How to Prevent Vitiligo

How to Prevent Vitiligo?

Vitiligo is a skin condition caused by lack of ultraviolet light exposure during childhood. Vitamin D deficiency causes vitamin A and E deficiencies which cause free radical damage to the skin cells. Free radicals are molecules with unpaired electrons that have been linked together to form a larger molecule. These free radicals destroy healthy cells or even kill them outright if they get too close enough to our body’s blood vessels (the capillaries). When these free radicals damage your skin cells, it causes the appearance of white spots or patches on your face. Most often, vitiligo occurs on one side of the face first. Other times, it may occur on both sides of the face at once.

The main symptoms include:

White patches or spots appearing all over the affected area such as cheeks, nose, forehead and chin.

Skin discoloration.

Tenderness and redness around the affected areas.

A reddened, scaly appearance of the affected area.

 You might want to read this before reading the rest of this article! If you don’t understand anything else here, then please continue reading…

Recent studies have shown that vitiligo has a direct link to free radicals.

Vitiligo is an autoimmune disease in which your body’s internal defense mechanism attacks its very own cells by mistake. The cause of this is yet unknown, but vitiligo has been known to run in families. Free radicals are highly unstable molecules with an unpaired electron that attack healthy cells of the body by stealing an electron from them. They are formed normally as a byproduct of metabolism.

UV (ultraviolet) light from the sun can also create free radicals. These free radical molecules go on to attack healthy skin cells.

Vitiligo is curable. Treatments include topical applications of psoriasis creams such as monobenzone or steroid creams such as clobetasol propionate which help hasten skin repigmentation. Other treatments are PUVA (psoriasis ultraviolet A) therapy and surgical options including grafting or depigmentation.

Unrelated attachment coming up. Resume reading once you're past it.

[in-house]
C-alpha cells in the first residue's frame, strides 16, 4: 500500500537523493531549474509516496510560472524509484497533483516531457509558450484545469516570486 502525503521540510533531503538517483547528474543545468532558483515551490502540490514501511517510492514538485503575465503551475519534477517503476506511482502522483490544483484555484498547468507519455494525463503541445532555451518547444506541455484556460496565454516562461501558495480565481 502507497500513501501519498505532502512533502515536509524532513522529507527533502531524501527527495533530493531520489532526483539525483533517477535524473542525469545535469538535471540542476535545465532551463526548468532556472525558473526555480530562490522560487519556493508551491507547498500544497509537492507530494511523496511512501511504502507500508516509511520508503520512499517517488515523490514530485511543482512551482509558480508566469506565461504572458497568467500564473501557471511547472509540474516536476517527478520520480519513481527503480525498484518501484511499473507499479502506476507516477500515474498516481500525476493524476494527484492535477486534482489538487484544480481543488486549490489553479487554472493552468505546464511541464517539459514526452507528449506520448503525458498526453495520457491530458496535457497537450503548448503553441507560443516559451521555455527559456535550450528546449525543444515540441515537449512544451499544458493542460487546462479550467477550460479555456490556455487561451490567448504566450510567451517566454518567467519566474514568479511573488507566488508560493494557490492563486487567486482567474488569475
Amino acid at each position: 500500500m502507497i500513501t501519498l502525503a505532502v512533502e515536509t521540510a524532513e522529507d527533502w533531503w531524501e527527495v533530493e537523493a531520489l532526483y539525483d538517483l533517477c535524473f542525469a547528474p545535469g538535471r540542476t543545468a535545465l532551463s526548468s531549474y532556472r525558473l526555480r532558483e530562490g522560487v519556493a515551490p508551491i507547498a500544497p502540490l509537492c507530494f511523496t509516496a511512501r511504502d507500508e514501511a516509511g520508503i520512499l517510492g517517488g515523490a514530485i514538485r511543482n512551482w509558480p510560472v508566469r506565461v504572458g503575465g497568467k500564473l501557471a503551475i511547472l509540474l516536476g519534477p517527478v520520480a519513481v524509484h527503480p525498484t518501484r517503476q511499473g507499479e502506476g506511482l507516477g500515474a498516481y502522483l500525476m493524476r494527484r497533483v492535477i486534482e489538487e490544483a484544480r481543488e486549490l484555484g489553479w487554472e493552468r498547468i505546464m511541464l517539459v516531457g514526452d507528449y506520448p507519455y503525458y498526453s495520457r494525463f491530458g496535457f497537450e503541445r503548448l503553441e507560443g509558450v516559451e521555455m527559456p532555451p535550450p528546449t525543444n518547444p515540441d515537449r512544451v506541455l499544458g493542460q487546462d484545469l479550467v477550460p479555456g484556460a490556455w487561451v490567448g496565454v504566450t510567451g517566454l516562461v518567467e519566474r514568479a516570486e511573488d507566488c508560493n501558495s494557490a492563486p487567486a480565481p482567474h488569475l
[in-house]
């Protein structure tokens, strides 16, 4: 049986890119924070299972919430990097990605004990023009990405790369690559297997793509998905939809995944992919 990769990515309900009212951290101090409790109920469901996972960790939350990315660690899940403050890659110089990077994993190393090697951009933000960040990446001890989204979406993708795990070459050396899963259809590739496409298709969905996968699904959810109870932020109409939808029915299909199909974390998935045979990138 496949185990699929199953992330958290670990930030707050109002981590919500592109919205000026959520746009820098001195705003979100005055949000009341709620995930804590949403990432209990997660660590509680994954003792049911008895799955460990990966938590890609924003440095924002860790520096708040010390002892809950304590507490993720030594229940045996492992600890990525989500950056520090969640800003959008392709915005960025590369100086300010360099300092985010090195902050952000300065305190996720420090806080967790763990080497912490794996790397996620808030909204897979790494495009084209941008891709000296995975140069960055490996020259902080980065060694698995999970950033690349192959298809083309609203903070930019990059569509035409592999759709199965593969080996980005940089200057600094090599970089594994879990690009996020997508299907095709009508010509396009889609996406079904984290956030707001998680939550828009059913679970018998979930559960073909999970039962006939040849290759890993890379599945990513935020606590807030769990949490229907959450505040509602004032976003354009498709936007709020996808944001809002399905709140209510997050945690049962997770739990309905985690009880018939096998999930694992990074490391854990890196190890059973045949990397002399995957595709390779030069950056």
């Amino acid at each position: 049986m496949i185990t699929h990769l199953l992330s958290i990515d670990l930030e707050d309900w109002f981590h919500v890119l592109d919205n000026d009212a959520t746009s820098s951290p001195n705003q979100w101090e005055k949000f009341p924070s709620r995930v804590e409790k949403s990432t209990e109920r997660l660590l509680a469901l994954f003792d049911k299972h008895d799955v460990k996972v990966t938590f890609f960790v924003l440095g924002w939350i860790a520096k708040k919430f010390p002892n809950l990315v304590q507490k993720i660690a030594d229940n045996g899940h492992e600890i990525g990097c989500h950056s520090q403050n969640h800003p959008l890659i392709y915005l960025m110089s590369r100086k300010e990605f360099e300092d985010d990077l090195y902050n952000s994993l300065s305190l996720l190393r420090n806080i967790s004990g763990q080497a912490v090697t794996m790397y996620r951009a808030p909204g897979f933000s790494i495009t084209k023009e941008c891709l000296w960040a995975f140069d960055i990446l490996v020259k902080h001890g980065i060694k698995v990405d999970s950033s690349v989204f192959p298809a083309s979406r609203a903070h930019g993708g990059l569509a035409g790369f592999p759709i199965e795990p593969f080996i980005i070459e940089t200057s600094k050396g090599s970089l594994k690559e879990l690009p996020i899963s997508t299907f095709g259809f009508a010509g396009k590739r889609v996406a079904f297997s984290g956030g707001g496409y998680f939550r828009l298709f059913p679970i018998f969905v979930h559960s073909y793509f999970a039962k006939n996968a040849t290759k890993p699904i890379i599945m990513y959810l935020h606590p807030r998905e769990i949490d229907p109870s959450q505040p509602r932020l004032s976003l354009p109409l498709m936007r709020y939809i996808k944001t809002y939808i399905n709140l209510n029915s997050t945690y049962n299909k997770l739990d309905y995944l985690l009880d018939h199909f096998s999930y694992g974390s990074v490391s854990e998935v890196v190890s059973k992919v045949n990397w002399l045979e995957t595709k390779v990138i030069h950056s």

So what does this mean for you?

It means if you want to prevent vitiligo from spreading, then you need to protect yourself from the sun. The best way to do this is by using a strong sunscreen with an SPF of at least 30 whenever you go outside for more than a few minutes. You can also use hats, long sleeve shirts, and long pants to protect yourself from the sun. Try to avoid being outside during peak sun hours between 10 in the morning and 3 in the afternoon. Remember too that the sun’s rays are more powerful in higher altitudes and snow reflecting the rays increases your chance of sunburn, so be sure to cover up if you’re at a high altitude location or spending a lot of time on the snow.

Just as vitiligo can be prevented, it can also be cured. If you have vitiligo with white patches on your face then you need to see a doctor right away. (Trust me, it’s not a good look) They can fix it with various topical creams and ointments. The bad news is that there is no permanent fix to vitiligo as of yet.

The good news is that it doesn’t ruin your life. It’s just something that you have to put up with and it isn’t life-threatening.

If you have vitiligo and are embarrassed by the white patches on your face, you should know that you are not alone. Many people have vitiligo and many are able to cover it up really well. You can also choose to ignore it and embrace the condition. It’s your life and your face, so do whatever makes you happy.

All you need to do is make sure you protect yourself from the sun so your vitiligo doesn’t get worse. Make sure to always apply sunscreen of at least SPF 30 before going outside, and wear long clothing to protect any exposed areas.

Note: The information provided here is accurate to the best of my knowledge at the time of writing. It is not medical advice and is simply friendly advice from one person to another. If you are concerned about your skin conditions, please see a doctor as soon as possible.

Stay Cool,

VitriolicWizard

Sources & references used in this article:

Vitiligo by CL Huang, JJ Nordlund, R Boissy – American Journal of Clinical …, 2002 – Springer

Tumour necrosis factor‐α inhibition can stabilize disease in progressive vitiligo by KC Webb, R Tung, LS Winterfield… – British Journal of …, 2015 – Wiley Online Library

Vitiligo update by RM Halder, JL Chappell – Seminars in …, 2009 – mdedge-files-live.s3.us-east-2 …

On the etiology of contact/occupational vitiligo by RE Boissy, P Manga – Pigment Cell Research, 2004 – Wiley Online Library

Medical and maintenance treatments for vitiligo by T Passeron – Dermatologic clinics, 2017 – derm.theclinics.com